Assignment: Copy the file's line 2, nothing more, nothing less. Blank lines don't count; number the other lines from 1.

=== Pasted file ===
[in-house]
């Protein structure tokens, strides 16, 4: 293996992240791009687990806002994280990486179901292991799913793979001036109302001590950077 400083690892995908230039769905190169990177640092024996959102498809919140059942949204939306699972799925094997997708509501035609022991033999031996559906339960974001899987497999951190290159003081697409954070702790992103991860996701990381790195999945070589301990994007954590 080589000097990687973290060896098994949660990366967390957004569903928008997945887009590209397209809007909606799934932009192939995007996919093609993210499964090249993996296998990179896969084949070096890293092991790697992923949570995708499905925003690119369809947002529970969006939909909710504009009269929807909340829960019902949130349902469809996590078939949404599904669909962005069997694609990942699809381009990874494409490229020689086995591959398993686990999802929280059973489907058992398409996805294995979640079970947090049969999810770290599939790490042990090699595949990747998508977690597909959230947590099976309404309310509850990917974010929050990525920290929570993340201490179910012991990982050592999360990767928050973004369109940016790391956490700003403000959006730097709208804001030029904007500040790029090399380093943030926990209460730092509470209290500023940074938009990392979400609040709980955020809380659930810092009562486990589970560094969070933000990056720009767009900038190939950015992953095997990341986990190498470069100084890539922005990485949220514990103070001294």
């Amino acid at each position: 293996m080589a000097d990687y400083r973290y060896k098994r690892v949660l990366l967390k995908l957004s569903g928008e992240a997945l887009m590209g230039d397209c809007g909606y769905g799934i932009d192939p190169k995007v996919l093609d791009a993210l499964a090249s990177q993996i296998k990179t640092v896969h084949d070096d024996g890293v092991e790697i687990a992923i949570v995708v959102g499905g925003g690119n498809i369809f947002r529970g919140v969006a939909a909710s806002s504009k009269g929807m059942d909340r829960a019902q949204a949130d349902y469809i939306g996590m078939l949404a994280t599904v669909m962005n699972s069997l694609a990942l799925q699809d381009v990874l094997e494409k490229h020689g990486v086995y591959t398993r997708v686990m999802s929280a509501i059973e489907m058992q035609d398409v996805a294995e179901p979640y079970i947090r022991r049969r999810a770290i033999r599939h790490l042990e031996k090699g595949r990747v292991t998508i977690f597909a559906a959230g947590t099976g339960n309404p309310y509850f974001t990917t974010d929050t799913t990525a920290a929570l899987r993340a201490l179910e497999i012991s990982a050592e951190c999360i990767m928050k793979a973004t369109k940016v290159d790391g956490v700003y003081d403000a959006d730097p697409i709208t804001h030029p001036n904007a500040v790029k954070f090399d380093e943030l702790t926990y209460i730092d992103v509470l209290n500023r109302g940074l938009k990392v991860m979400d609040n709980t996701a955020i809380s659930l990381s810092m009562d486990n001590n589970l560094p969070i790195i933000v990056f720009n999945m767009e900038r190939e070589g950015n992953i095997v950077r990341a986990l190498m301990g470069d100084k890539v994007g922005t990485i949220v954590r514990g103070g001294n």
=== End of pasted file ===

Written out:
């Protein structure tokens, strides 16, 4: 293996992240791009687990806002994280990486179901292991799913793979001036109302001590950077 400083690892995908230039769905190169990177640092024996959102498809919140059942949204939306699972799925094997997708509501035609022991033999031996559906339960974001899987497999951190290159003081697409954070702790992103991860996701990381790195999945070589301990994007954590 080589000097990687973290060896098994949660990366967390957004569903928008997945887009590209397209809007909606799934932009192939995007996919093609993210499964090249993996296998990179896969084949070096890293092991790697992923949570995708499905925003690119369809947002529970969006939909909710504009009269929807909340829960019902949130349902469809996590078939949404599904669909962005069997694609990942699809381009990874494409490229020689086995591959398993686990999802929280059973489907058992398409996805294995979640079970947090049969999810770290599939790490042990090699595949990747998508977690597909959230947590099976309404309310509850990917974010929050990525920290929570993340201490179910012991990982050592999360990767928050973004369109940016790391956490700003403000959006730097709208804001030029904007500040790029090399380093943030926990209460730092509470209290500023940074938009990392979400609040709980955020809380659930810092009562486990589970560094969070933000990056720009767009900038190939950015992953095997990341986990190498470069100084890539922005990485949220514990103070001294």